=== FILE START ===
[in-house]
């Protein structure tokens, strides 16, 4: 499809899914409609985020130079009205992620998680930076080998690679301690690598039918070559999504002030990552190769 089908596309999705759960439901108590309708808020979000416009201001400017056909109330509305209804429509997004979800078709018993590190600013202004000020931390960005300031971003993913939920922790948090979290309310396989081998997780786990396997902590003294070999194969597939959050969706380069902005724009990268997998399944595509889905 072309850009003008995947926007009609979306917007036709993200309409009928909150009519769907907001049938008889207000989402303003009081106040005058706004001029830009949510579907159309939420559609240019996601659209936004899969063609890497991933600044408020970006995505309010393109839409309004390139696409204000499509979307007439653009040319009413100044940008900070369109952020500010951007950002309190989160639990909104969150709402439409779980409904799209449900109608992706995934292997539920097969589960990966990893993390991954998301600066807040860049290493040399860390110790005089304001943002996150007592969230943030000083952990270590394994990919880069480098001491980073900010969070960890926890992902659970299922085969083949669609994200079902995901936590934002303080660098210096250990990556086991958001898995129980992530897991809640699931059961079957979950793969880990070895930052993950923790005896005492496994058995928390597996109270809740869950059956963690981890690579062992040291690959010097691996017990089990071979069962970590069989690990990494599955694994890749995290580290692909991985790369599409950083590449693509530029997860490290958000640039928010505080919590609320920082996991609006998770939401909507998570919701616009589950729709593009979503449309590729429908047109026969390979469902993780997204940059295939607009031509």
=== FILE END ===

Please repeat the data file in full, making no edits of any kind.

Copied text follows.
[in-house]
């Protein structure tokens, strides 16, 4: 499809899914409609985020130079009205992620998680930076080998690679301690690598039918070559999504002030990552190769 089908596309999705759960439901108590309708808020979000416009201001400017056909109330509305209804429509997004979800078709018993590190600013202004000020931390960005300031971003993913939920922790948090979290309310396989081998997780786990396997902590003294070999194969597939959050969706380069902005724009990268997998399944595509889905 072309850009003008995947926007009609979306917007036709993200309409009928909150009519769907907001049938008889207000989402303003009081106040005058706004001029830009949510579907159309939420559609240019996601659209936004899969063609890497991933600044408020970006995505309010393109839409309004390139696409204000499509979307007439653009040319009413100044940008900070369109952020500010951007950002309190989160639990909104969150709402439409779980409904799209449900109608992706995934292997539920097969589960990966990893993390991954998301600066807040860049290493040399860390110790005089304001943002996150007592969230943030000083952990270590394994990919880069480098001491980073900010969070960890926890992902659970299922085969083949669609994200079902995901936590934002303080660098210096250990990556086991958001898995129980992530897991809640699931059961079957979950793969880990070895930052993950923790005896005492496994058995928390597996109270809740869950059956963690981890690579062992040291690959010097691996017990089990071979069962970590069989690990990494599955694994890749995290580290692909991985790369599409950083590449693509530029997860490290958000640039928010505080919590609320920082996991609006998770939401909507998570919701616009589950729709593009979503449309590729429908047109026969390979469902993780997204940059295939607009031509």